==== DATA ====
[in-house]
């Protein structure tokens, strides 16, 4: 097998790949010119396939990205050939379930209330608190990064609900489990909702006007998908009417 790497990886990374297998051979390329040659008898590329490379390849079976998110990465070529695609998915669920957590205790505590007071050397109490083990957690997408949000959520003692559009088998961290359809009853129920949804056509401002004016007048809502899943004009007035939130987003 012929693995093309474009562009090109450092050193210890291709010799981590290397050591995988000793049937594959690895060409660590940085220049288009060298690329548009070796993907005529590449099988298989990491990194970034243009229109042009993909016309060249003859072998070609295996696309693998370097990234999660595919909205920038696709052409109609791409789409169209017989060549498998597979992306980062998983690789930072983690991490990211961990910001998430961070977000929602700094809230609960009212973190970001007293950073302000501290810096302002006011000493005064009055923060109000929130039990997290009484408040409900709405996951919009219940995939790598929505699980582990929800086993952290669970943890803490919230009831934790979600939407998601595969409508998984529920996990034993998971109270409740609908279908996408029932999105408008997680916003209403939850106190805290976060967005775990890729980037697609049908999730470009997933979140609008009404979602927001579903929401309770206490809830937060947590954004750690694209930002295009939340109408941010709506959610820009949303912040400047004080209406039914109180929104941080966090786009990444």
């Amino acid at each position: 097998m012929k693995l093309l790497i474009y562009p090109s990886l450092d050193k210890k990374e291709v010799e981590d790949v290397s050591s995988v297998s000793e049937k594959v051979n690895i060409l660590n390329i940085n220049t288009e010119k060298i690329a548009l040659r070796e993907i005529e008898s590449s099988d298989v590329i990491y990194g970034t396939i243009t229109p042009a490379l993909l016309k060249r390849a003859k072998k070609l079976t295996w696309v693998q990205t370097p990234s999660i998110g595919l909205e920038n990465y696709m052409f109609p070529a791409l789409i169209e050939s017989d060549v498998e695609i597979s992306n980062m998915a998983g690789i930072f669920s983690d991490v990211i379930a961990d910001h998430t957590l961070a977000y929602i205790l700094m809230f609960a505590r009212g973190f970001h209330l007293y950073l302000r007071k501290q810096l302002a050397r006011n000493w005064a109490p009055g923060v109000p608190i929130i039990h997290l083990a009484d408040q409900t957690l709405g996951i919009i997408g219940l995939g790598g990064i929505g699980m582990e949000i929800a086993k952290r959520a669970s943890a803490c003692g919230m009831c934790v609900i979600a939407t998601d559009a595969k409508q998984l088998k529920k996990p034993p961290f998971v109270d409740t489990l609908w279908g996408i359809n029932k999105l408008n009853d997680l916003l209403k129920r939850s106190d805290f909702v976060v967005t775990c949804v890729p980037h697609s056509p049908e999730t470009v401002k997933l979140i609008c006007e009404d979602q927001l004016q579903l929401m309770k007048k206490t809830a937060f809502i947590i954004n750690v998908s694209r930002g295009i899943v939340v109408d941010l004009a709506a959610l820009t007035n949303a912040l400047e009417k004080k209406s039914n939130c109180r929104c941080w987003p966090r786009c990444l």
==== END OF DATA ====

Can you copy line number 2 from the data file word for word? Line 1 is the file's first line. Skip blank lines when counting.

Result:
């Protein structure tokens, strides 16, 4: 097998790949010119396939990205050939379930209330608190990064609900489990909702006007998908009417 790497990886990374297998051979390329040659008898590329490379390849079976998110990465070529695609998915669920957590205790505590007071050397109490083990957690997408949000959520003692559009088998961290359809009853129920949804056509401002004016007048809502899943004009007035939130987003 012929693995093309474009562009090109450092050193210890291709010799981590290397050591995988000793049937594959690895060409660590940085220049288009060298690329548009070796993907005529590449099988298989990491990194970034243009229109042009993909016309060249003859072998070609295996696309693998370097990234999660595919909205920038696709052409109609791409789409169209017989060549498998597979992306980062998983690789930072983690991490990211961990910001998430961070977000929602700094809230609960009212973190970001007293950073302000501290810096302002006011000493005064009055923060109000929130039990997290009484408040409900709405996951919009219940995939790598929505699980582990929800086993952290669970943890803490919230009831934790979600939407998601595969409508998984529920996990034993998971109270409740609908279908996408029932999105408008997680916003209403939850106190805290976060967005775990890729980037697609049908999730470009997933979140609008009404979602927001579903929401309770206490809830937060947590954004750690694209930002295009939340109408941010709506959610820009949303912040400047004080209406039914109180929104941080966090786009990444």